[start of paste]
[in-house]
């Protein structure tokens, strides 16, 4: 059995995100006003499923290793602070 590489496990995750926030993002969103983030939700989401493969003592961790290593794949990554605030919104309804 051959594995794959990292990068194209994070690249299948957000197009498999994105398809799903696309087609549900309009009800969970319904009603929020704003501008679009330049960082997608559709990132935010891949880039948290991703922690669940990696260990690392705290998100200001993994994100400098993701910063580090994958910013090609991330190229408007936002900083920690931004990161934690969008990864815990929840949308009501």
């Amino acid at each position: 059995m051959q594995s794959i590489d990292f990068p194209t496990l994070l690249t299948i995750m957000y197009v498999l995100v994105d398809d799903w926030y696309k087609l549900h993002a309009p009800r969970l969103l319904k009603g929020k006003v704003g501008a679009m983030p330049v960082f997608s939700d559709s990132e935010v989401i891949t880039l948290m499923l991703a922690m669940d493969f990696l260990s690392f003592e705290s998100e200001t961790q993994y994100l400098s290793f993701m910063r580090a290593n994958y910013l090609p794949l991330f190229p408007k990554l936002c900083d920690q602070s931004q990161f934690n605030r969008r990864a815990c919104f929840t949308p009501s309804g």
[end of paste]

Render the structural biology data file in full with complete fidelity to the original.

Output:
[in-house]
């Protein structure tokens, strides 16, 4: 059995995100006003499923290793602070 590489496990995750926030993002969103983030939700989401493969003592961790290593794949990554605030919104309804 051959594995794959990292990068194209994070690249299948957000197009498999994105398809799903696309087609549900309009009800969970319904009603929020704003501008679009330049960082997608559709990132935010891949880039948290991703922690669940990696260990690392705290998100200001993994994100400098993701910063580090994958910013090609991330190229408007936002900083920690931004990161934690969008990864815990929840949308009501």
């Amino acid at each position: 059995m051959q594995s794959i590489d990292f990068p194209t496990l994070l690249t299948i995750m957000y197009v498999l995100v994105d398809d799903w926030y696309k087609l549900h993002a309009p009800r969970l969103l319904k009603g929020k006003v704003g501008a679009m983030p330049v960082f997608s939700d559709s990132e935010v989401i891949t880039l948290m499923l991703a922690m669940d493969f990696l260990s690392f003592e705290s998100e200001t961790q993994y994100l400098s290793f993701m910063r580090a290593n994958y910013l090609p794949l991330f190229p408007k990554l936002c900083d920690q602070s931004q990161f934690n605030r969008r990864a815990c919104f929840t949308p009501s309804g």